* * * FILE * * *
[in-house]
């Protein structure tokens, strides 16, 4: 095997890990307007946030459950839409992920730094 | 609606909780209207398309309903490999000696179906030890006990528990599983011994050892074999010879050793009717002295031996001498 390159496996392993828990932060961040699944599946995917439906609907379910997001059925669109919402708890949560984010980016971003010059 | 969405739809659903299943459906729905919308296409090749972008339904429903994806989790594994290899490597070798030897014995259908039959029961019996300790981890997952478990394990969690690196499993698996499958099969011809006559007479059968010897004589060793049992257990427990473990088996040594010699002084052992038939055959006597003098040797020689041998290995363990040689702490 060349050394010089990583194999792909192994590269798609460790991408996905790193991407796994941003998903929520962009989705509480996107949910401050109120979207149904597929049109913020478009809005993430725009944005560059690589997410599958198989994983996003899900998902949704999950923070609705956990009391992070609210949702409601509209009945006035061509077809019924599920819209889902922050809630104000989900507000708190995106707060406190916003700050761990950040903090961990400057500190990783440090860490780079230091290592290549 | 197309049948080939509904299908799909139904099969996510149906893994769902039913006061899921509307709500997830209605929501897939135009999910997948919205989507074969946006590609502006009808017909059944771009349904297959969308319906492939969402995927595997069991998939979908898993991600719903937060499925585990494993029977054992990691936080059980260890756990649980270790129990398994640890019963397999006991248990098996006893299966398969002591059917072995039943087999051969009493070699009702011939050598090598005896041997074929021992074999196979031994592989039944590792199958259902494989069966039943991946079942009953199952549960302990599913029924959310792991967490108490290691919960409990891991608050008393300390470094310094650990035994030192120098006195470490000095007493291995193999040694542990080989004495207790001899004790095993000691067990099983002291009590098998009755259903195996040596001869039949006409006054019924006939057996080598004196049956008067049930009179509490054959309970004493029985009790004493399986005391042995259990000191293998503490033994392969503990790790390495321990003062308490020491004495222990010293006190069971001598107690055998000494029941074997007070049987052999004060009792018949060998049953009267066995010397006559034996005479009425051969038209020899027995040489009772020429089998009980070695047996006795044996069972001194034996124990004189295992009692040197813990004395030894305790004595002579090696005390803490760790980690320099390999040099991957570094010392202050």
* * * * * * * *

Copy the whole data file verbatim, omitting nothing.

[in-house]
């Protein structure tokens, strides 16, 4: 095997890990307007946030459950839409992920730094 | 609606909780209207398309309903490999000696179906030890006990528990599983011994050892074999010879050793009717002295031996001498 390159496996392993828990932060961040699944599946995917439906609907379910997001059925669109919402708890949560984010980016971003010059 | 969405739809659903299943459906729905919308296409090749972008339904429903994806989790594994290899490597070798030897014995259908039959029961019996300790981890997952478990394990969690690196499993698996499958099969011809006559007479059968010897004589060793049992257990427990473990088996040594010699002084052992038939055959006597003098040797020689041998290995363990040689702490 060349050394010089990583194999792909192994590269798609460790991408996905790193991407796994941003998903929520962009989705509480996107949910401050109120979207149904597929049109913020478009809005993430725009944005560059690589997410599958198989994983996003899900998902949704999950923070609705956990009391992070609210949702409601509209009945006035061509077809019924599920819209889902922050809630104000989900507000708190995106707060406190916003700050761990950040903090961990400057500190990783440090860490780079230091290592290549 | 197309049948080939509904299908799909139904099969996510149906893994769902039913006061899921509307709500997830209605929501897939135009999910997948919205989507074969946006590609502006009808017909059944771009349904297959969308319906492939969402995927595997069991998939979908898993991600719903937060499925585990494993029977054992990691936080059980260890756990649980270790129990398994640890019963397999006991248990098996006893299966398969002591059917072995039943087999051969009493070699009702011939050598090598005896041997074929021992074999196979031994592989039944590792199958259902494989069966039943991946079942009953199952549960302990599913029924959310792991967490108490290691919960409990891991608050008393300390470094310094650990035994030192120098006195470490000095007493291995193999040694542990080989004495207790001899004790095993000691067990099983002291009590098998009755259903195996040596001869039949006409006054019924006939057996080598004196049956008067049930009179509490054959309970004493029985009790004493399986005391042995259990000191293998503490033994392969503990790790390495321990003062308490020491004495222990010293006190069971001598107690055998000494029941074997007070049987052999004060009792018949060998049953009267066995010397006559034996005479009425051969038209020899027995040489009772020429089998009980070695047996006795044996069972001194034996124990004189295992009692040197813990004395030894305790004595002579090696005390803490760790980690320099390999040099991957570094010392202050």